'PowerPointless' some thoughts on that dirty word

I wanted to dump some thoughts I had around some stuff I saw and heard about the use of what to many is a very dirty word - PowerPoint.

I'l hopefully revisit it in time.

BBC Radio 4 Show - PowerPointless:

This Radio programme about PowerPoint - its history, application and thoughts from both critics and fans was brilliant, especially the comments by one of the UK's most respected brand/business strategists and thinkers Russell Davies.

The BBC blurb said this... 

'With more than 30 million presentations being given around the world every day, PowerPoint has become the single most ubiquitous tool for presenting ideas. Yet it's the software many of us love to hate - vilified for simplifying the complex and complicating the simple.

30 years on from its commercial launch, Ian Sansom asks, 'What's the real point of PowerPoint?' as he embarks on what surely must be a world first - a PowerPoint presentation for the radio.

How do I move this on to the next slide? There we are. Thanks.

Armed only with an auto-content wizard, some zippy graphics and a hefty set of bullet points, Ian ventures forth to assess the true impact of this revolution in communication. He speaks with the software's pioneers, meets some of its notable detractors and asks how PowerPoint has influenced corporate life and spilled out into some improbable areas of our culture.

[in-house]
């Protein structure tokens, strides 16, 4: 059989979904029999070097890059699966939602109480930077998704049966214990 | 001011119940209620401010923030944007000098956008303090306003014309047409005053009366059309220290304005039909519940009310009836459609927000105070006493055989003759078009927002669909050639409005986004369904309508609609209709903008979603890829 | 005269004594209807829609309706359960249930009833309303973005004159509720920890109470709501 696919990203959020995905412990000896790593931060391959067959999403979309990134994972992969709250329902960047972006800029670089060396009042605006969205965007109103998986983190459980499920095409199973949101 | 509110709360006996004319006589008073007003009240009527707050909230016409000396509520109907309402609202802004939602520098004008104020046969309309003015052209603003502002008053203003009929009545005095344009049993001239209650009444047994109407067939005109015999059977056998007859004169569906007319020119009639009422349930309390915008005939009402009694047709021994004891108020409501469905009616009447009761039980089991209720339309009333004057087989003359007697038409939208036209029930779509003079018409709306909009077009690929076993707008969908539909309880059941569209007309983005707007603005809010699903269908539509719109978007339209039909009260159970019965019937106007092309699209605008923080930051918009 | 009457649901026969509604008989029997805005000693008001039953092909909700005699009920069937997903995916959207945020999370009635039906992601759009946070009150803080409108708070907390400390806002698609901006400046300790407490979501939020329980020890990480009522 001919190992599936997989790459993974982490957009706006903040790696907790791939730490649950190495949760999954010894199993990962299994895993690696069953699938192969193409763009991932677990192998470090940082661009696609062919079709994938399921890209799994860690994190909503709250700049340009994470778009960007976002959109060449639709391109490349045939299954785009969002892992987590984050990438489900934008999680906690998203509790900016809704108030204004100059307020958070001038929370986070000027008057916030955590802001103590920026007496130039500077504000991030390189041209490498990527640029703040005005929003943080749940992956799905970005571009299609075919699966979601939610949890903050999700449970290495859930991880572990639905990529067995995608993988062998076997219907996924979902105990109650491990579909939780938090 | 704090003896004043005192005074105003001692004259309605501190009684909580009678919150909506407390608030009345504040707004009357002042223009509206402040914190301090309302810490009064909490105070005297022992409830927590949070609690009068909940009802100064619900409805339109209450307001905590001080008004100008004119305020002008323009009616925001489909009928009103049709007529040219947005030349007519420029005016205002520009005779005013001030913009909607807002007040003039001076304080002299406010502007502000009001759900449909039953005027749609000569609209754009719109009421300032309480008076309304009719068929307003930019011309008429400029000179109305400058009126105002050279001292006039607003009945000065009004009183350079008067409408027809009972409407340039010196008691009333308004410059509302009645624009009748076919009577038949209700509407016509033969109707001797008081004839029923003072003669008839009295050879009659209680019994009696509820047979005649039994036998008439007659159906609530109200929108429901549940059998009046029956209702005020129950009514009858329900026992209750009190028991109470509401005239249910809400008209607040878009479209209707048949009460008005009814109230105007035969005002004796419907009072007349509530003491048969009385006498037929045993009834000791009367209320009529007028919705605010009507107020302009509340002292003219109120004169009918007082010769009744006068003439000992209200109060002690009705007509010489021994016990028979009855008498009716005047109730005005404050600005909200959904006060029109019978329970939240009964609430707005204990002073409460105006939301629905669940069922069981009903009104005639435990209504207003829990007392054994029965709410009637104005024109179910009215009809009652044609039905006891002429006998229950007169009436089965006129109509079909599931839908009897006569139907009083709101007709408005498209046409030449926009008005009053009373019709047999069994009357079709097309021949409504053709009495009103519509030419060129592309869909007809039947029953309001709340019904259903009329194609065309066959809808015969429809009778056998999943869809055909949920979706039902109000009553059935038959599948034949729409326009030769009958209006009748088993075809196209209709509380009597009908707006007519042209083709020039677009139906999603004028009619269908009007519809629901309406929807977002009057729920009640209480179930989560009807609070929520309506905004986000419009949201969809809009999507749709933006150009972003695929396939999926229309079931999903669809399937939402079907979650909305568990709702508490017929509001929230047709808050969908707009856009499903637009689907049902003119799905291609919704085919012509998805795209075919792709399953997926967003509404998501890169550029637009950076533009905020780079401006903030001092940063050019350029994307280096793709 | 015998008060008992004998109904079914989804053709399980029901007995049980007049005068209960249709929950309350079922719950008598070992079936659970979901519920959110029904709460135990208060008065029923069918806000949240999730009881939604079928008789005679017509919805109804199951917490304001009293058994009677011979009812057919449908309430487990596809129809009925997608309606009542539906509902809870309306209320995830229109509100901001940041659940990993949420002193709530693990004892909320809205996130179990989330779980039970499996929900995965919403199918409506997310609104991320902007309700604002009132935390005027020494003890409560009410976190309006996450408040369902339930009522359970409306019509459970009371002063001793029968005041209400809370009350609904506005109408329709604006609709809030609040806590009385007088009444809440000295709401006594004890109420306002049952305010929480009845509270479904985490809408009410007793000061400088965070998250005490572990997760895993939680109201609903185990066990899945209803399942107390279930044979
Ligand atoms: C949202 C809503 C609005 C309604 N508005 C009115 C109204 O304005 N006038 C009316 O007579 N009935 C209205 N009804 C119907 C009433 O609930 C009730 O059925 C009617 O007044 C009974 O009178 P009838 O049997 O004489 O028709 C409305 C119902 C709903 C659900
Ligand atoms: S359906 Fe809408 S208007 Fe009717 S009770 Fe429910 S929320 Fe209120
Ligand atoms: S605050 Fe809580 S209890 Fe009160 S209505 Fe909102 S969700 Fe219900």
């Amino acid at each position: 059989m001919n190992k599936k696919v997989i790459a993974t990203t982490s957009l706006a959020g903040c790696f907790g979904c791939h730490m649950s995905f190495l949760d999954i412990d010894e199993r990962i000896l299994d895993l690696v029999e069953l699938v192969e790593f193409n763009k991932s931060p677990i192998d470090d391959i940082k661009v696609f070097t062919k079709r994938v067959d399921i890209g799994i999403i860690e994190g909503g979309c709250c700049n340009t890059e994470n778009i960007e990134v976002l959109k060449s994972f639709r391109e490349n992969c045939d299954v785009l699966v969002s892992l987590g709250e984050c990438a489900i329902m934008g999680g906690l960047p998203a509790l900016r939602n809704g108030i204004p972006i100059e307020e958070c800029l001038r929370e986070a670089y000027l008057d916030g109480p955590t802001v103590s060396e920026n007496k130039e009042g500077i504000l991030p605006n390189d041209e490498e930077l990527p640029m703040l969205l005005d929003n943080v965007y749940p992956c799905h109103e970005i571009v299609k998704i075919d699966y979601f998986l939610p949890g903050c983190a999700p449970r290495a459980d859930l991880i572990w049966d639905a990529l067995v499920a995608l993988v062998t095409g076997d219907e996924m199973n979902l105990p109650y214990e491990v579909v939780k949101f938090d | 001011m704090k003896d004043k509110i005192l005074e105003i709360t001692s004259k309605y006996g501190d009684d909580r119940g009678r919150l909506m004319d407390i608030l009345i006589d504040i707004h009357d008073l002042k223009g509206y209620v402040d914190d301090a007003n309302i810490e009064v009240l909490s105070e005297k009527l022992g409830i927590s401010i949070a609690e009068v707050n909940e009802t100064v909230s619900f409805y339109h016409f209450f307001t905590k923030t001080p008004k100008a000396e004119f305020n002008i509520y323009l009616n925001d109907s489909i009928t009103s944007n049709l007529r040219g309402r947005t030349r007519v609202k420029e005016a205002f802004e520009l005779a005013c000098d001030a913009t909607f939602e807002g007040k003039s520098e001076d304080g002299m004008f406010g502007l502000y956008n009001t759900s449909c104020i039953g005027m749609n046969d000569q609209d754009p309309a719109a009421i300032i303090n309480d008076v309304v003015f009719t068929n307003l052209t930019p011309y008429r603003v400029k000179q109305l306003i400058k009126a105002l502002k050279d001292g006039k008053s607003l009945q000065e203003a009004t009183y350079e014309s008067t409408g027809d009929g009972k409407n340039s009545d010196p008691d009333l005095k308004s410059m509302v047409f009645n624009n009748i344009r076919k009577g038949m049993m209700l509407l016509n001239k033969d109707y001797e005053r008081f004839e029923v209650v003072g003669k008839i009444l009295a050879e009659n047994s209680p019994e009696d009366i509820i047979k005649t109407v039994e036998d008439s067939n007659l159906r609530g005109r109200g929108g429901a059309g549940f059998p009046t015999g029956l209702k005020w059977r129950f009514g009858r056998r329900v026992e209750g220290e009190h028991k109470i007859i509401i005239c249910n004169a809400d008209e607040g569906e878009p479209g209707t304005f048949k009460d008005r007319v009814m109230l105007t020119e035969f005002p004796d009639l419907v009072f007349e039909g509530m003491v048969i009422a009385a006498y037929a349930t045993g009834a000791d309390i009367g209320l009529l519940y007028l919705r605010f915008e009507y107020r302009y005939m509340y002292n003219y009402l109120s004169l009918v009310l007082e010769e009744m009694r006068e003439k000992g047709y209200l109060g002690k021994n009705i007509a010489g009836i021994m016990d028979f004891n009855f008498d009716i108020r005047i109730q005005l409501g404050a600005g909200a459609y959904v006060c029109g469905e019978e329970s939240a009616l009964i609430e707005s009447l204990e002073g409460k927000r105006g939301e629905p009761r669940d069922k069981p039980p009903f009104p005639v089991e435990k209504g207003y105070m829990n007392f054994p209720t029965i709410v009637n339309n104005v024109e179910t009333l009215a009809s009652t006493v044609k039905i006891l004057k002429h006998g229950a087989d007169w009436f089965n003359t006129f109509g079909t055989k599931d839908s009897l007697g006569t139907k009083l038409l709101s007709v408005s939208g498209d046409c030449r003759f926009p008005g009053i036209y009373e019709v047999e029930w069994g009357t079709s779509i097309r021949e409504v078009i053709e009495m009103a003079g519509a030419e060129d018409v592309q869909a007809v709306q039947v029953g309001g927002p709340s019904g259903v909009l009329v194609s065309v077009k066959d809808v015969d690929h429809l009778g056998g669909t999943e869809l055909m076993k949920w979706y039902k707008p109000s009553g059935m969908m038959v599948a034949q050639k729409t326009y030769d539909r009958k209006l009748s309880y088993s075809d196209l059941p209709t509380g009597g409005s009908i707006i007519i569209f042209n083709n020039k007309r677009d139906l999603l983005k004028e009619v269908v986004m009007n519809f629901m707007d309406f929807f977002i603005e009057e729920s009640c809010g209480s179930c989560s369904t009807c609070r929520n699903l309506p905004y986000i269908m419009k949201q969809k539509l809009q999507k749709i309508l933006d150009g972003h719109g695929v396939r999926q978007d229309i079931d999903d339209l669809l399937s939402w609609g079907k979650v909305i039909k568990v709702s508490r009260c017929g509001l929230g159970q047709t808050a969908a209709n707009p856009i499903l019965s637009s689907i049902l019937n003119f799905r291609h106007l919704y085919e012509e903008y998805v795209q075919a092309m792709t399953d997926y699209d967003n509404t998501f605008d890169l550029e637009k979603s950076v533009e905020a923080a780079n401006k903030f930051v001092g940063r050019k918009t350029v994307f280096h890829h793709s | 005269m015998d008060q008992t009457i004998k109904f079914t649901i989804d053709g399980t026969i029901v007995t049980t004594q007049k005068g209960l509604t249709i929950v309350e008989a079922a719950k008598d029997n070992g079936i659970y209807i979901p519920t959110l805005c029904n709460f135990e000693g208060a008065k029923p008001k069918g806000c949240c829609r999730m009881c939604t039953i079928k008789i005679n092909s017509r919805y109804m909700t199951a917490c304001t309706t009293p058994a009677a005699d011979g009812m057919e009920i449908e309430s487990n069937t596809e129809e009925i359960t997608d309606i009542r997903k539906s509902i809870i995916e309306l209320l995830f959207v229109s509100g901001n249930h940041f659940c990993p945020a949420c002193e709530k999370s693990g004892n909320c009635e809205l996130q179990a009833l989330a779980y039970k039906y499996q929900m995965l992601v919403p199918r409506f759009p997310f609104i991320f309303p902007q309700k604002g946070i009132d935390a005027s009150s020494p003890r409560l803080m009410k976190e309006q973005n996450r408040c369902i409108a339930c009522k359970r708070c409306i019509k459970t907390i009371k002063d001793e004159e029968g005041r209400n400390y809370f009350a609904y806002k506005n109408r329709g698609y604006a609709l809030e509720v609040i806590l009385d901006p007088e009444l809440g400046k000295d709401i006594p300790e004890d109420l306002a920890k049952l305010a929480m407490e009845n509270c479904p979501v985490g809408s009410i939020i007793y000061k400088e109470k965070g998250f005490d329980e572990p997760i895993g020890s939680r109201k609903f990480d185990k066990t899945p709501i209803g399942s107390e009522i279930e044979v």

As he discovers how science-fiction is helping to inform the next generation of presentation technology, Ian asks if PowerPoint has empowered the individual - or if our boardrooms, lecture halls and even our spiritual affairs are to be forever condemned to the fate that has come to be known as 'Death By PowerPoint.'

What do I do now? Press escape? No, I want to bring it back to the start. F6 I think. Where's the remote thingy..?'

Death by PowerPoint

The other week I was invited to an evening of talks arranged by marketing agency Bray Leino for one of their clients - Benenox - who make a herbal remedy that helps you sleep better and therefore wake up more refreshed and creative (!)'

It was one of the most inspiring evenings I've attended for a while as the connect had been curated and presented by the School of Life, who I was aware of but hadn't experienced before tho was already a big fan of the MC and first speaker JP Flintoff.

While the content itself was fascinating, I was in full train spotter mode and really taken by the way every speaker made an effort to engage the audience in an activity and particularly how they used PowerPoint (it may have/could been delivered using any presentation software package as they can all be as boring or brilliant as each other - as Russell Davies says in the Radio 4 programme above, it's what you do with it that counts).

This was best illustrated by the talk by Sarah Stein Lubrano who had placed all the images (no words) on a black background in PowerPoint so that there was no noticeable border and essentially making the whole wall behind her a very flexible canvas.

No not rocket science but very effective and a million miles form a blue gradient fill background with yellow Times New Roman bullets... zzzzzzz.

Lunch some time?

Since I gave up my career in brandland to advocate for creativity in education with STEAM Co. I have supplemented my next to no income with my 'Dirty PowerPoint' masterclasses that tell you and colleagues everything you need to know about PowerPoint, ie the 20% of what it can do, to do the 80% of what you need to do. 

All over a sandwich in a lunch break if you prefer. Or breakfast.

More info here. Do get in touch



Safer Internet Day and the biggest bag of M&Ms you ever dreamed of

Safer Internet Day and the biggest bag of M&Ms you ever dreamed of